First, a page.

Open Lung Biopsy (OLB) in patients (PTS) with diffuse pulmonary infiltrates and acute respiratory failure

Joseph Ghassibi, A. Abd, P. Edde, M. Baskin, S. Ryan

Research output: Contribution to journalArticlepeer-review


PURPOSE: The adult respiratory distress syndrome remains a common cause of acute respiratory failure. Often the clinical data do not define the etiology. METHODS: We examined the role of OLB in 80 (42 males, 38 females) pts. with acute diffuse pulmonary infiltrates who failed to respond to empirical treatment or in whom no identifiable etiology was obtained with conventional diagnostic procedures including bronchoscopy. All pts. had an acute pulmonary process of less than 30 days duration, bilateral diffuse infiltrates at time of OLB, and did not have chronic lung disease. 62 pts. were immunocompetent, 18 were immunocompromised. All were on mechanical ventilation before OLB which was performed between 1 and 50 days (mean 13.2 ± 10d) from onset of symptoms. RESULTS: A specific etiology was obtained in 37 pts. (46%); BOOP in 10; PCP in 7; bacterial pneumonia in 5; lupus pneumonias in 3; drug induced toxicity in 2; pulmonary emboli in 1; toxoplasmosis in 1; coccidiomycosis in 2; adenoca in 1; pulmonary edema in 1; miliary TB in 1. 40 pts (50%) had acute alveolar injury without a specific etiology. We also examined the benefit of OLB in terms of finding an etiological diagnosis which is treatable. This was found in 28 pts (35%). Mortality in this group (54%) was not statistically different from those where a specific etiology was not found (60%). CONCLUSION AND CLINICAL IMPLICATIONS: We conclude that in patients with acute infiltrative lung disease and respiratory failure, OLB can detect a potentially treatable etiology, however, in our group of pts. this finding did not improve survival.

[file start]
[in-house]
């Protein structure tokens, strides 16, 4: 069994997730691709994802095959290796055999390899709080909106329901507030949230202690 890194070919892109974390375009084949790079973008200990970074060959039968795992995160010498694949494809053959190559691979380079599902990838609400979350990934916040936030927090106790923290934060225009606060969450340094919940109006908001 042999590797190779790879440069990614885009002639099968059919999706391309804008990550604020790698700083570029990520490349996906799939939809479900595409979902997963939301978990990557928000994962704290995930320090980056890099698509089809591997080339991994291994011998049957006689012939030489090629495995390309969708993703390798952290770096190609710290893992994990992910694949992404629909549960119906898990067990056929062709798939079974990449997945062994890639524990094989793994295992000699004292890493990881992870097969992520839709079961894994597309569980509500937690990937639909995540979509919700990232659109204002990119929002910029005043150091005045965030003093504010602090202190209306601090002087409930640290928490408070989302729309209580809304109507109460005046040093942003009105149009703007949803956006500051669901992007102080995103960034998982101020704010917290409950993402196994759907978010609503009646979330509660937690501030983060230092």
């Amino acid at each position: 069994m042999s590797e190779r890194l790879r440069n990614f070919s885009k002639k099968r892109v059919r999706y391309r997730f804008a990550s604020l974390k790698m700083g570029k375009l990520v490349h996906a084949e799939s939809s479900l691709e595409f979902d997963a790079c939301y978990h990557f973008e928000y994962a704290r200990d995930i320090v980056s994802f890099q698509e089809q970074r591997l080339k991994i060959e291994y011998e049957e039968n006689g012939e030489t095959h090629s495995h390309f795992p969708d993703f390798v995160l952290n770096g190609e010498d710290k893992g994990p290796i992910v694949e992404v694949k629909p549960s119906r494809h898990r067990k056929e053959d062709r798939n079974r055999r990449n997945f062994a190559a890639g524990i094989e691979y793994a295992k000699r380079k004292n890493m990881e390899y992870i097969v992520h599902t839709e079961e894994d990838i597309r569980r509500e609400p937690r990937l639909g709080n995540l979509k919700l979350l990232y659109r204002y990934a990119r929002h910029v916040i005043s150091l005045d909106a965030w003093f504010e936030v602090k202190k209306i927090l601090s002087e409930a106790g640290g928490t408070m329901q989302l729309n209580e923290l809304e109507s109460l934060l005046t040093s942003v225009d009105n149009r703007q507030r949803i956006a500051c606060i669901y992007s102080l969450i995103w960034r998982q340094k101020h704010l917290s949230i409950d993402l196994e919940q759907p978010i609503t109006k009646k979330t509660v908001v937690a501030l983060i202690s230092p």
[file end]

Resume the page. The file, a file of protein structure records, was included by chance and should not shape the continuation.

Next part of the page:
Original languageEnglish
Pages (from-to)80S
Issue number4 SUPPL.
StatePublished - Oct 1996
Externally publishedYes


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